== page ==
Beware where you film

A news item I have been catching up with on Buzz Out Loud recently has me a little bit stunned.

In Chicago, a young woman was at a birthday party where they rented out an entire cinema for the duration of a screening of New Moon. She was filming some video of the party-goers and managed to get about three minutes of the film on camera as well.

This is odd to me because I can’t imagine the cinema letting a camera get in the screening in the first place, but still, perhaps just a short word to say: “Please don’t film here.”

Nope. The cinema called the police, who detained her for two days, and she was faced with charges of copyright infringement that could have resulted in up to three years in prison.

Thankfully, the charges were dropped, but what kind of fear is the movie industry instilling that this is the reaction to an incidental filming. It’s so clear she wasn’t trying to pirate the movie, even the director of the film came to her defence.

More details available here. Madness.

5 thoughts on “Beware where you film

  1. I think they probably believe it will give the public fear. {

    Only I think it’s having a completely different effect. Incidents of copying (or at least reporting of copying) are going up and a lot of the people I know have switched from supporting the copyright owners to supporting the people. A regime of fear always generates its own rebellion… …which is part of the reason that only films that really have to be seen at the cinema to “look right” or start their life in the independent sector (and thus protected by obscurity) are grossing more money at the cinema than before. The rest are tending to be watched on DVD where such stupidity on the part of the copyright owners is less likely to impair viewing.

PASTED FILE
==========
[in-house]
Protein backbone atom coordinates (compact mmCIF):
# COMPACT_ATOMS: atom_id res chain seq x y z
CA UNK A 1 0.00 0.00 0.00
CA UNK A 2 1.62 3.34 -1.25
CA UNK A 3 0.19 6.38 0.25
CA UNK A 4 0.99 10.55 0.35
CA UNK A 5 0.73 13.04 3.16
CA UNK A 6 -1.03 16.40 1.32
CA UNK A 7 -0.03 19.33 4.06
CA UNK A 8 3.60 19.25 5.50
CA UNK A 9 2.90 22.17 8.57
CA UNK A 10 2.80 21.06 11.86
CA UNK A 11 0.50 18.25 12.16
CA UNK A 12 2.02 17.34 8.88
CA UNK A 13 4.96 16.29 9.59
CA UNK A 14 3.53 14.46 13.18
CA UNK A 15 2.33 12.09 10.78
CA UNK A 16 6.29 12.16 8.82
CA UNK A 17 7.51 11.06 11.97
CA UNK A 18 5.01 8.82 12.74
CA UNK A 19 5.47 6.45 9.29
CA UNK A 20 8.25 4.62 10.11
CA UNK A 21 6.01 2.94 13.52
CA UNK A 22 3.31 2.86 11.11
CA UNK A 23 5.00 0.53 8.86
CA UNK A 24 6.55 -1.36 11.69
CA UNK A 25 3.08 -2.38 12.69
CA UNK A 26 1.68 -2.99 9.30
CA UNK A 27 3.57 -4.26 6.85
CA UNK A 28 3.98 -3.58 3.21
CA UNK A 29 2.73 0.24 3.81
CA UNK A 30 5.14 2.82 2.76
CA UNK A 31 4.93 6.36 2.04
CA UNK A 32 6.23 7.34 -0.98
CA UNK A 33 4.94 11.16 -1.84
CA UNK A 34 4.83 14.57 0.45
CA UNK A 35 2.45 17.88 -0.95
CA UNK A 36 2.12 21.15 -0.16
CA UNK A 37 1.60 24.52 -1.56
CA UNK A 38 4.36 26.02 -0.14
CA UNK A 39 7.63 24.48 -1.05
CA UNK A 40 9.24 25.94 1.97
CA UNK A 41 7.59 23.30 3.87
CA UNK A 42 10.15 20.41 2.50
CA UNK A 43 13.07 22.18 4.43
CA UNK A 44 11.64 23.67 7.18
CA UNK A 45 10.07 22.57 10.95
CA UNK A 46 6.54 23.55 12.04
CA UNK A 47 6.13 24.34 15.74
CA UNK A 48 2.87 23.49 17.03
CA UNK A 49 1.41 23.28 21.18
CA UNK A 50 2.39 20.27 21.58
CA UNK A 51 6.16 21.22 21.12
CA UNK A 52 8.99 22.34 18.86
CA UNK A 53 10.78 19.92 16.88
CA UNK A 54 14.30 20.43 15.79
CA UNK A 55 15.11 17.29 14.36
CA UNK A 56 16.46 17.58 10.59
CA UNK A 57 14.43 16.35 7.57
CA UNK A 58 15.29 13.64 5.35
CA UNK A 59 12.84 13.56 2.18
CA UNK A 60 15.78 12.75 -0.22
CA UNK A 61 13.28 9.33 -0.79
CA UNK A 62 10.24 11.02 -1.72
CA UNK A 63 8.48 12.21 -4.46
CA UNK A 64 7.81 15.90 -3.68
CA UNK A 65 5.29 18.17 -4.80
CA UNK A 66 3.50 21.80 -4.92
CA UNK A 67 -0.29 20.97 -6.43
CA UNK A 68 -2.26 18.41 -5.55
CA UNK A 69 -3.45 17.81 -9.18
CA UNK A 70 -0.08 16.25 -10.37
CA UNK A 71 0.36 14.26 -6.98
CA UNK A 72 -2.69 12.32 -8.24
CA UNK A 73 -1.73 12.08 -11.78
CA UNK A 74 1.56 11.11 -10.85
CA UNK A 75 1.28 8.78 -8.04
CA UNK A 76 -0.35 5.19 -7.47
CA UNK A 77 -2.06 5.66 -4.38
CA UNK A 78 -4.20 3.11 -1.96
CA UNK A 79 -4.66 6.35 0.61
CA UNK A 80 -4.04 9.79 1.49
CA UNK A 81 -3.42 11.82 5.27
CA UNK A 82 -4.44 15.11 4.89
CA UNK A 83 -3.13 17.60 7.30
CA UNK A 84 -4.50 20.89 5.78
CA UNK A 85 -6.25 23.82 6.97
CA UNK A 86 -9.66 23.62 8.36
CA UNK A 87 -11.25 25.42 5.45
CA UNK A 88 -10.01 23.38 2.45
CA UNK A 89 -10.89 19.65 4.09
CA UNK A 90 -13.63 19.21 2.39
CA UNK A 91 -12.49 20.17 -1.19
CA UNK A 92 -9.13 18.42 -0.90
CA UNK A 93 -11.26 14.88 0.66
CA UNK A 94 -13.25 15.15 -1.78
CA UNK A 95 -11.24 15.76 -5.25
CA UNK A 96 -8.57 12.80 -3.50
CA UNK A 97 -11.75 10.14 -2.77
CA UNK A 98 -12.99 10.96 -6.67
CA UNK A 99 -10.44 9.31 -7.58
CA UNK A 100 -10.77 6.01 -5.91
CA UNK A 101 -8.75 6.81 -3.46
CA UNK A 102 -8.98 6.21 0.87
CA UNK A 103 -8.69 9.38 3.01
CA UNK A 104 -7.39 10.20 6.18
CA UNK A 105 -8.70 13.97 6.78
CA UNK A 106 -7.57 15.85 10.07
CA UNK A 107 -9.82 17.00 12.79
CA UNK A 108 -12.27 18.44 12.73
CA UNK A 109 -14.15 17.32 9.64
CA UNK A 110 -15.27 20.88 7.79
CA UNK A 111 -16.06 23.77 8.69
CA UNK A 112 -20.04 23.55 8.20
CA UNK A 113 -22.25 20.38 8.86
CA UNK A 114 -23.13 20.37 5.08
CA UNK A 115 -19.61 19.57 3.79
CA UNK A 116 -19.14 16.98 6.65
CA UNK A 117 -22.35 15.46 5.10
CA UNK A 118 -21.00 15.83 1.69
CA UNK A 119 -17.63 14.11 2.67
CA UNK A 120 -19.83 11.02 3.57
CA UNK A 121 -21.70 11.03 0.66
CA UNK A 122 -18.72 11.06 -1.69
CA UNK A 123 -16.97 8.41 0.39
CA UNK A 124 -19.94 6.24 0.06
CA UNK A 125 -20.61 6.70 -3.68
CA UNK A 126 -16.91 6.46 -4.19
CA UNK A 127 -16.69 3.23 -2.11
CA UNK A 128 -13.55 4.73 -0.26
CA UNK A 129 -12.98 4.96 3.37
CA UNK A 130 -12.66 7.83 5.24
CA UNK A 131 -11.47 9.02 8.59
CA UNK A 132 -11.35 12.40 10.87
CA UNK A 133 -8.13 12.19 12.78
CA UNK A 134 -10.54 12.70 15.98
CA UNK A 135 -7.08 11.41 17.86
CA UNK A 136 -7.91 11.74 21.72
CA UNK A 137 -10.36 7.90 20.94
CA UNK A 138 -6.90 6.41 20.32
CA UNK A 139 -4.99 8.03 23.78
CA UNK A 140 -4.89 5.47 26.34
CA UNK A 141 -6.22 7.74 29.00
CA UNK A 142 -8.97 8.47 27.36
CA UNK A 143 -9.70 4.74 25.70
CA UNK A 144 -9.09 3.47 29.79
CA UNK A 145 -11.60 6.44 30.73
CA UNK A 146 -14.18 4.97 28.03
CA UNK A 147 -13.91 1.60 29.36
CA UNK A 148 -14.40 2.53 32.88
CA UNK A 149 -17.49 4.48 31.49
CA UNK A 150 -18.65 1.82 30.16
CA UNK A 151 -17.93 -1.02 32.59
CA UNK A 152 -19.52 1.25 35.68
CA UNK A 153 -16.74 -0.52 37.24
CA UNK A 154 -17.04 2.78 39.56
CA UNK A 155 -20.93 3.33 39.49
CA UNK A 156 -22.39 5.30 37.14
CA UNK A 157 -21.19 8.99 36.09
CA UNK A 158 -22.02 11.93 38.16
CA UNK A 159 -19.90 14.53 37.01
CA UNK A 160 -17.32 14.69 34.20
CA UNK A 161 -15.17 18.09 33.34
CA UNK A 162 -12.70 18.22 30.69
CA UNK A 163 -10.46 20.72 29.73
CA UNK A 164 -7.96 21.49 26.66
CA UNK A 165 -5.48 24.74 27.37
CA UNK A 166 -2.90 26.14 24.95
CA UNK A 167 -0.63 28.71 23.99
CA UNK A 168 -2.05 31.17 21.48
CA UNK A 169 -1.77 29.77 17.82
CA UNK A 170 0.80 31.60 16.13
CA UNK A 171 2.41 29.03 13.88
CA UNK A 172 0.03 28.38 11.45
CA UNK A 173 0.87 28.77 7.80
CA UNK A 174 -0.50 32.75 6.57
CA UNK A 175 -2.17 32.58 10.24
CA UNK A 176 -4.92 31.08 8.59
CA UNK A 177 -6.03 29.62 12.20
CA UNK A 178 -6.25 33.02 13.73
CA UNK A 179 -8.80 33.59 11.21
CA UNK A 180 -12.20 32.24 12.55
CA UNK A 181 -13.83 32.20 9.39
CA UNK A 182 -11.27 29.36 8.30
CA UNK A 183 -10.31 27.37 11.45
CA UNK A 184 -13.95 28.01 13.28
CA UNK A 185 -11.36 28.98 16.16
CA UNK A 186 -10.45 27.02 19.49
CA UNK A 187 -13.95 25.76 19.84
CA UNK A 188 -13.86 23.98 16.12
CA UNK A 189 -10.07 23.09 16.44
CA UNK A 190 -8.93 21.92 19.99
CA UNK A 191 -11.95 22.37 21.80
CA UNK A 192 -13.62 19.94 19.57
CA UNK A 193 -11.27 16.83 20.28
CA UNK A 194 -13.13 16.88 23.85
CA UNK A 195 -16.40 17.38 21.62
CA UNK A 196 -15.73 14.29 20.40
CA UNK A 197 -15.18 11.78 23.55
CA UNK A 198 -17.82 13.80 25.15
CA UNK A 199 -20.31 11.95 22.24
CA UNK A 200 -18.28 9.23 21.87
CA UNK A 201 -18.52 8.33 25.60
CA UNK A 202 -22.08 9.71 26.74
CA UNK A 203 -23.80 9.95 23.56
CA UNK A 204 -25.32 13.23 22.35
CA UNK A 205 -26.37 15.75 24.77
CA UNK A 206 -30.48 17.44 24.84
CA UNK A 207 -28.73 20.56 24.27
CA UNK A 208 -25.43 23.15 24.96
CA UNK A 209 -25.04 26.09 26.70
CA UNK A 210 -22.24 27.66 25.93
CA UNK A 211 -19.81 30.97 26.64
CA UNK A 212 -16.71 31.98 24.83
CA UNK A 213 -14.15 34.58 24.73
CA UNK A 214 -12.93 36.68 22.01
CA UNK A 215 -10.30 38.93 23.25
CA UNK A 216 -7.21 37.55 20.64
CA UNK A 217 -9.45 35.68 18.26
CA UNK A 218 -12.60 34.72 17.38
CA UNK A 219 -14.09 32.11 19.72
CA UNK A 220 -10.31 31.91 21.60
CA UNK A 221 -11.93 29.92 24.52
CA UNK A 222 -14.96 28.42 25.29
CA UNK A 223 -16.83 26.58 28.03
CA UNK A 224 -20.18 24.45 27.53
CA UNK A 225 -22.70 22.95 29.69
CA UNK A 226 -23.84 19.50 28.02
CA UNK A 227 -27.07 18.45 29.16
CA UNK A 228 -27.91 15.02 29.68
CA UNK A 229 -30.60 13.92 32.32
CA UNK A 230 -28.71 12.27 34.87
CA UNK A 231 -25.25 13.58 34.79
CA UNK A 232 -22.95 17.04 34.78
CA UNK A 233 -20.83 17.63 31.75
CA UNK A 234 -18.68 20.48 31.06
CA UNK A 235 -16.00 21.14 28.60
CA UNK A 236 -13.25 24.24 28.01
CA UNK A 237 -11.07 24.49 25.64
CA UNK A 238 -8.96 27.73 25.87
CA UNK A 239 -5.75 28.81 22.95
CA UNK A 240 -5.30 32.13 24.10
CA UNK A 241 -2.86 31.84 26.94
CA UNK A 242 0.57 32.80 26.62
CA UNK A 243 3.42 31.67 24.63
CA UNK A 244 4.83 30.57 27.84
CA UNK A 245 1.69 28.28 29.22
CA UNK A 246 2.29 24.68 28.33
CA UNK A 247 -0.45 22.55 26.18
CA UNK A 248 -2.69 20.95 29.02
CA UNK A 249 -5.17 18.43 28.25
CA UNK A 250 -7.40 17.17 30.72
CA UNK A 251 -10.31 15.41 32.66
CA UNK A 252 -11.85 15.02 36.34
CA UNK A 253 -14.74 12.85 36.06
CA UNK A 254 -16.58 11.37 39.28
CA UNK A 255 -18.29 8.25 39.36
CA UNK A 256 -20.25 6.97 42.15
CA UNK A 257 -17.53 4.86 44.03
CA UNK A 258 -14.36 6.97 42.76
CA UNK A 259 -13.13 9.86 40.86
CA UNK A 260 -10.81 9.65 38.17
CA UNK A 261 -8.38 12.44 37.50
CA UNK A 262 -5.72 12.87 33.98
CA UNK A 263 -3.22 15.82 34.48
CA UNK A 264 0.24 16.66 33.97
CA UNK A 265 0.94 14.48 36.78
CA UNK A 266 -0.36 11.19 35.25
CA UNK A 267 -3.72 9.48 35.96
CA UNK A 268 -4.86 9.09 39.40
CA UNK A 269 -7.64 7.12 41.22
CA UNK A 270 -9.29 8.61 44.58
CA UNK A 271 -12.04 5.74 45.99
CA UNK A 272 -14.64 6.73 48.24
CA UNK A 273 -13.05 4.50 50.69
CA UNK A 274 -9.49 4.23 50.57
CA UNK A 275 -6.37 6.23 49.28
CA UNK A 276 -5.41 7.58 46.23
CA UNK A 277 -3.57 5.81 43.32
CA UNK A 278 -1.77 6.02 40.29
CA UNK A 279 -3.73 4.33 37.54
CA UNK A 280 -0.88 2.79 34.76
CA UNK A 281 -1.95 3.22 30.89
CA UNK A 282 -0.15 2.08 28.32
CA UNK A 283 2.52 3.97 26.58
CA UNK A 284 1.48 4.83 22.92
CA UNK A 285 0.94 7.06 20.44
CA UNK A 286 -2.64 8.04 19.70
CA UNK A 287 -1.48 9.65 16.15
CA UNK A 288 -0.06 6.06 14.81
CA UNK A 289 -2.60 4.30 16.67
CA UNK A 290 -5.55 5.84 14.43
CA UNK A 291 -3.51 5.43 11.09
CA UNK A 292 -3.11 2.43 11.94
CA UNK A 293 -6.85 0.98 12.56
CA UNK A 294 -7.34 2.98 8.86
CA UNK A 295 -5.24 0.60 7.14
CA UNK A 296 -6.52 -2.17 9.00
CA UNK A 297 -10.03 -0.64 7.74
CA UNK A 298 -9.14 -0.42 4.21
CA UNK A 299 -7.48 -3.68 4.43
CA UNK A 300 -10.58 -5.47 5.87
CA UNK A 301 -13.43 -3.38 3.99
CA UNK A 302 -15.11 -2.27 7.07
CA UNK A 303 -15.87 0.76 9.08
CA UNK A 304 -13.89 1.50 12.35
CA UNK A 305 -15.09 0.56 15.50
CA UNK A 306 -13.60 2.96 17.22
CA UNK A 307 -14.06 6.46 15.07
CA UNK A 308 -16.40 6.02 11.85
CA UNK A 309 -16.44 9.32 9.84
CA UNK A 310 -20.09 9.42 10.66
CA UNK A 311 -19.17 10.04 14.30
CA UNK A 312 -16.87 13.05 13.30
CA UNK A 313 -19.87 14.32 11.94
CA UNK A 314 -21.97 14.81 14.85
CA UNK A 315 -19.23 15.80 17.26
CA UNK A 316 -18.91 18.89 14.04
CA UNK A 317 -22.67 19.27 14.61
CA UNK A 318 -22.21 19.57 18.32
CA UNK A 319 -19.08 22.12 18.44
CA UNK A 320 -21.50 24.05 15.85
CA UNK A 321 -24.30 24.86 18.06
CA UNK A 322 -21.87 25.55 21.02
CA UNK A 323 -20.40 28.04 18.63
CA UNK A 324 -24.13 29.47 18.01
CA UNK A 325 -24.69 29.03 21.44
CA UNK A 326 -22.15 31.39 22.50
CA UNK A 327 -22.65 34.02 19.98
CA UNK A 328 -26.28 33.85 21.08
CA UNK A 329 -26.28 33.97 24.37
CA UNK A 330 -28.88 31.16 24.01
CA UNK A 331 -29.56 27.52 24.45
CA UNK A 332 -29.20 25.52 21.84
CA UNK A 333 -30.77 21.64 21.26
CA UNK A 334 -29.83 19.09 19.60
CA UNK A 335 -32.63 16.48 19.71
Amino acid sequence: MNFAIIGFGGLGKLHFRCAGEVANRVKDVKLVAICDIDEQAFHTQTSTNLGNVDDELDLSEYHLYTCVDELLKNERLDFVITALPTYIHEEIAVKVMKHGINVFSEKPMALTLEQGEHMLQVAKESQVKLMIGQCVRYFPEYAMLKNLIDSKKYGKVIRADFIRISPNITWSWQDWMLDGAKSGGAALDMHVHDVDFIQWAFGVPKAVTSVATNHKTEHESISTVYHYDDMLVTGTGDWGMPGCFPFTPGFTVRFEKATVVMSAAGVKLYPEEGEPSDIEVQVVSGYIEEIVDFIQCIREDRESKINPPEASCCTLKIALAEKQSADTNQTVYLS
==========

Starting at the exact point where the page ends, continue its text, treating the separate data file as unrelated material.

The public aren’t scared by this behaviour – they’re disgusted. It may not be the same as directly condoning copying (which is what the copyright owners fear) but it’s just as harmful to copyright owners’ interests.

  2. This is why the RIAA and MPAA are evil corporations with total money-centric obligations to their vested interested parties. They shouldn’t have any jurisdiction but sneaked an unlawful DMCA through which takes away rights.

    I’ll never forget a quote I saw from somewhere:

    “DRM – A method of copy protection that prevents incompetent pirates from stealing it and legitimate customers from using it.”

  3. That’s insane! Do they think this will somehow gain them public favour? Surely they should be working with people..

    I think they probably believe it will give the public fear.

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